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What is the best way to use the bindValue function in a LIMIT clause?


Here’s an example of my code:

$fetchPictures = $PDO->prepare("SELECT * 
    FROM pictures 
    WHERE album = :albumId 
    ORDER BY id ASC 
    LIMIT :skip, :max");

$fetchPictures->bindValue(':albumId', $_GET['albumid'], PDO::PARAM_INT);

if(isset($_GET['skip'])) {
    $fetchPictures->bindValue(':skip', trim($_GET['skip']), PDO::PARAM_INT);    
} else {
    $fetchPictures->bindValue(':skip', 0, PDO::PARAM_INT);  

$fetchPictures->bindValue(':max', $max, PDO::PARAM_INT);
$fetchPictures->execute() or die(print_r($fetchPictures->errorInfo()));
$pictures = $fetchPictures->fetchAll(PDO::FETCH_ASSOC);

I get

In the LIMIT section of the SQL query, PDO appears to be adding single quotes to my variables. When I checked it up, I discovered this problem that I believe is related:

Is that the image I’m seeing? Since April 2008, this bug has been open! In the meantime, what are we expected to do?

Before delivering the sql statement, I need to build some pagination and make sure the data is clean and sql injection-safe.

Asked by Nathan H

Solution #1

This is a problem I recall facing in the past. Before sending the value to the bind function, convert it to an integer. This, I believe, resolves the issue.

$fetchPictures->bindValue(':skip', (int) trim($_GET['skip']), PDO::PARAM_INT);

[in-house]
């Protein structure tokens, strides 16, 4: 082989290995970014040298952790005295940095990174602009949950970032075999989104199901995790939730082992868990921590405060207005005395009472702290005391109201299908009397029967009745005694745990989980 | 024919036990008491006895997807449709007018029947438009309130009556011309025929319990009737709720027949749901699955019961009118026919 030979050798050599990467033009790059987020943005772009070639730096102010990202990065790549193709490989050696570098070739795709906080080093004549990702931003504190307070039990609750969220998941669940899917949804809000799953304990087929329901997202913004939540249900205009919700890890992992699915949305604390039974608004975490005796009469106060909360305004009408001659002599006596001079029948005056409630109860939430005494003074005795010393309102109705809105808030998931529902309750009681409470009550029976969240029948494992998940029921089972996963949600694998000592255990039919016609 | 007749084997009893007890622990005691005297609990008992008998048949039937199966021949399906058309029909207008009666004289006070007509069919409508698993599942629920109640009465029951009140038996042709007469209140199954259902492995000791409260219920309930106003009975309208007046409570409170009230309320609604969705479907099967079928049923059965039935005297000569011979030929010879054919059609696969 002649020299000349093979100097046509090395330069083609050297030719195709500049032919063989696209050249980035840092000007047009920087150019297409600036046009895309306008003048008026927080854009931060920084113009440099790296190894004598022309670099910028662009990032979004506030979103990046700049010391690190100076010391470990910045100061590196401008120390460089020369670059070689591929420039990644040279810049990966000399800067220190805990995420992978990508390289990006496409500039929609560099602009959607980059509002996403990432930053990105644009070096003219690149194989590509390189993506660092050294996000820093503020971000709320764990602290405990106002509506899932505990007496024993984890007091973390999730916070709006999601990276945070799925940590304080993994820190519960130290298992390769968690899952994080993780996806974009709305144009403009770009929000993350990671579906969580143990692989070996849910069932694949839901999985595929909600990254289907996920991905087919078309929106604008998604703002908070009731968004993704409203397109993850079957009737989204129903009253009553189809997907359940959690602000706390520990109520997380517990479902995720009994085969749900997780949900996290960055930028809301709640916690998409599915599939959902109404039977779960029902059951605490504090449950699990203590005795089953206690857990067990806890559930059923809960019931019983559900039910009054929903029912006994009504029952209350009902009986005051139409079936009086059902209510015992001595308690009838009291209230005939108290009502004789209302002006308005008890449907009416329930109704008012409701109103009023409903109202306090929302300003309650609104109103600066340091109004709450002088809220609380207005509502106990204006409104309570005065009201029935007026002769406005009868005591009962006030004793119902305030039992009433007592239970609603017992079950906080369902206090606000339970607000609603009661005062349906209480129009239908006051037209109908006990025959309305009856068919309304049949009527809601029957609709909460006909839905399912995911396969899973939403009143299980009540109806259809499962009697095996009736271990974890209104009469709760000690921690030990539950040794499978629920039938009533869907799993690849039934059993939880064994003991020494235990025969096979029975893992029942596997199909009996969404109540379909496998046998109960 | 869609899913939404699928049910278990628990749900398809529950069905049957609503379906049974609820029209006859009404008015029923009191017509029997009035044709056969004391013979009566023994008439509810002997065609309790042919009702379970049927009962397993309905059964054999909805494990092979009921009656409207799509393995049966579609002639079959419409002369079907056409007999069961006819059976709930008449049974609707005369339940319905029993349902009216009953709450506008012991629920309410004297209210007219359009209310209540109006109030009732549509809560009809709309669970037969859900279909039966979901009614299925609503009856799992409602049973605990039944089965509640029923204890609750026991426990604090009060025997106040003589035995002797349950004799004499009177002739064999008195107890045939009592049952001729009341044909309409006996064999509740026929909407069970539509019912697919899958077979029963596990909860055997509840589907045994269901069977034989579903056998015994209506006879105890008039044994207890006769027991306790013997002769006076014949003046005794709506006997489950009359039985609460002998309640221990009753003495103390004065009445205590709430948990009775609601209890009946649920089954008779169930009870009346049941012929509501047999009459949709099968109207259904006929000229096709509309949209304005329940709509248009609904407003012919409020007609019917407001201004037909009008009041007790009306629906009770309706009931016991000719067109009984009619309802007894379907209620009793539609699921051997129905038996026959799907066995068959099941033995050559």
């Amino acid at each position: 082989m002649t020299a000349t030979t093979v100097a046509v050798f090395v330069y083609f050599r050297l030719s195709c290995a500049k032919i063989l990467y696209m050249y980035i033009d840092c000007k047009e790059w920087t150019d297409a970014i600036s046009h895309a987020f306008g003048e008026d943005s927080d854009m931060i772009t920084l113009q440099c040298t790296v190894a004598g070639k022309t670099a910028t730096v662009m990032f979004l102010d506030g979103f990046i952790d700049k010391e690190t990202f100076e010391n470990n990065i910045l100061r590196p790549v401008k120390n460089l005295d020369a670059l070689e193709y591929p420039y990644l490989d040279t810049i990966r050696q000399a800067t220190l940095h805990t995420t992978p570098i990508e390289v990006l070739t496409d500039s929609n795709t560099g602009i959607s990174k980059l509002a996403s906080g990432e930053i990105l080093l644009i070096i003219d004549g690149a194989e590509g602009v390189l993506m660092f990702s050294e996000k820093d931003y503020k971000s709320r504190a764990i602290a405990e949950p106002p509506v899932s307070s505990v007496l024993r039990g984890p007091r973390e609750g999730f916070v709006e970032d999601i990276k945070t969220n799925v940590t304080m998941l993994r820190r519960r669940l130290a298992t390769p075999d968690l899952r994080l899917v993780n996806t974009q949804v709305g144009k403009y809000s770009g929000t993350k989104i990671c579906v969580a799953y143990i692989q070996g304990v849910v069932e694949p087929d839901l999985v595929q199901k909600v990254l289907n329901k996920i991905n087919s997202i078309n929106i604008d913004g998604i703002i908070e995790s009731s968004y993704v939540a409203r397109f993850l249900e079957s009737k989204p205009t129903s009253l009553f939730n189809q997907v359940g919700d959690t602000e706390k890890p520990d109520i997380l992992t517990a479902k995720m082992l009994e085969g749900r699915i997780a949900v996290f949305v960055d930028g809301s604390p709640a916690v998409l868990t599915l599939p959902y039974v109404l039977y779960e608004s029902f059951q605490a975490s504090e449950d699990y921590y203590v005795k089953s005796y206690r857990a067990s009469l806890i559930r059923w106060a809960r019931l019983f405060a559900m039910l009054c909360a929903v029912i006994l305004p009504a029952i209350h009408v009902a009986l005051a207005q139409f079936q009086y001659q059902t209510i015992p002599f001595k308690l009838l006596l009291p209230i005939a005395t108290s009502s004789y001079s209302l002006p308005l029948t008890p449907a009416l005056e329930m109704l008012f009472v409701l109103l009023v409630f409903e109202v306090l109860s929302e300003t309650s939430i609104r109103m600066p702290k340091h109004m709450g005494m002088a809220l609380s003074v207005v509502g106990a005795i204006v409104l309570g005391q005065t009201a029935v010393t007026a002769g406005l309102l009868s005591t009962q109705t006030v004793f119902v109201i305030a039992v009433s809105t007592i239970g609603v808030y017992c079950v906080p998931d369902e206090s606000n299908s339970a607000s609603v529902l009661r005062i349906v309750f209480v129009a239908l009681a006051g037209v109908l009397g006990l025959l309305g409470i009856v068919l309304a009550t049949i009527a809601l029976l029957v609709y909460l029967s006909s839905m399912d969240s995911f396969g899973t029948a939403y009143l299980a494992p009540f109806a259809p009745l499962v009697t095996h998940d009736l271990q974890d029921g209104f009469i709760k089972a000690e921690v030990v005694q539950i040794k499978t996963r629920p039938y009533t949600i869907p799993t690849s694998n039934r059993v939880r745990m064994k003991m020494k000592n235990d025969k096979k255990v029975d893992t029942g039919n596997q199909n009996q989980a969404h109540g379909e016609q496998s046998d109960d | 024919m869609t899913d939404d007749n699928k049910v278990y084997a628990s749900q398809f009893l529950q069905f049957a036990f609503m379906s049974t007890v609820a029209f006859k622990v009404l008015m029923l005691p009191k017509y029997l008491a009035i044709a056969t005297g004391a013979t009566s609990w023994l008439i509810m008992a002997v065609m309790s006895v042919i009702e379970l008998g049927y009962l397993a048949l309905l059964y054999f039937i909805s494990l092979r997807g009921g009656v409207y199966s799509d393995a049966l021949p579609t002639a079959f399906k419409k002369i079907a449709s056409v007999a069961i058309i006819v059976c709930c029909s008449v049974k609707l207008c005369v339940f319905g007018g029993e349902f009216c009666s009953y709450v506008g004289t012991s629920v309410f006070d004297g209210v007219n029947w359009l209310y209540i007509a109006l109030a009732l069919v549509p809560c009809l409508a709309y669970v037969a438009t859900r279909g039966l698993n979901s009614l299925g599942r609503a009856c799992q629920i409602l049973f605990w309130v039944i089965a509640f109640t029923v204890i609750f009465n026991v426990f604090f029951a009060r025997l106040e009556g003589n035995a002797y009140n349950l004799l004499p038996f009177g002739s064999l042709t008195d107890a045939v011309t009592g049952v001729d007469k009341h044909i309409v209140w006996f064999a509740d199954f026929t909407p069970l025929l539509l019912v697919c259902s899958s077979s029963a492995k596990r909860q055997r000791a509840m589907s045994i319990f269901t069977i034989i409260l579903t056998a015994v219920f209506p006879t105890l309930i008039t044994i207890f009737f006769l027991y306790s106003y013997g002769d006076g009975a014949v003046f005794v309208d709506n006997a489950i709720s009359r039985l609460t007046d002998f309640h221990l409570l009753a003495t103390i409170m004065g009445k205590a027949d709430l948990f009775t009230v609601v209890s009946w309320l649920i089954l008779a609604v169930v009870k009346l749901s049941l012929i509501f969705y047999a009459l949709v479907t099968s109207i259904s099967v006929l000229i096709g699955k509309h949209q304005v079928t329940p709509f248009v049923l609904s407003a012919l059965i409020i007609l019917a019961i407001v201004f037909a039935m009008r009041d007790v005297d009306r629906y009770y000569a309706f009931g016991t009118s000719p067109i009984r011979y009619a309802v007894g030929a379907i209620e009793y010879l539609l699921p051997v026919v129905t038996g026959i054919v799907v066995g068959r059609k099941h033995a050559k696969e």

Answered by Stephen Curran

Solution #2

The most straightforward approach is to turn off the emulation mode. It’s as simple as adding the following line.

$PDO->setAttribute( PDO::ATTR_EMULATE_PREPARES, false );

When constructing a PDO connection, this mode can also be used as a constructor argument. Because some drivers don’t support the setAttribute() function, this could be a better approach.

It will not only address your binding problem, but it will also allow you to send values directly into execute(), making your code significantly shorter. Assuming the emulation mode has already been established, the entire process will take no more than a half-dozen lines of code.

$skip = isset($_GET['skip']) ? (int)trim($_GET['skip']) : 0;
$sql  = "SELECT * FROM pictures WHERE album = ? ORDER BY id LIMIT ?, ?";
$stmt  = $PDO->prepare($sql);
$stmt->execute([$_GET['albumid'], $skip, $max]);
$pictures = $stmt->fetchAll(PDO::FETCH_ASSOC);

Answered by Your Common Sense

Solution #3

Following is a suggestion based on the bug report:

$fetchPictures->bindValue(':albumId', (int)$_GET['albumid'], PDO::PARAM_INT);

$fetchPictures->bindValue(':skip', (int)trim($_GET['skip']), PDO::PARAM_INT);  

However, are you certain that your receiving data is correct? Because there appears to be just one quote after the number in the error message (as opposed to the whole number being enclosed in quotes). It’s also possible that there’s a problem with the data you’re sending. Is it possible to discover out by running print r($ GET);?

Answered by Pekka

Solution #4

This is merely a summary. LIMIT/OFFSET values can be parameterized in four ways:

Answered by 3 revs

Solution #5

LIMIT:init,:end LIMIT:init,:end LIMIT:init,:end LI

You must bind in this manner. It won’t work if you use $req->execute(Array()); since it will cast PDO::PARAM STR to all vars in the array, and the LIMIT requires an Integer. BindValue or BindParam, whatever you prefer.

$fetchPictures->bindValue(':albumId', (int)$_GET['albumid'], PDO::PARAM_INT);

Answered by Nicolas Manzini

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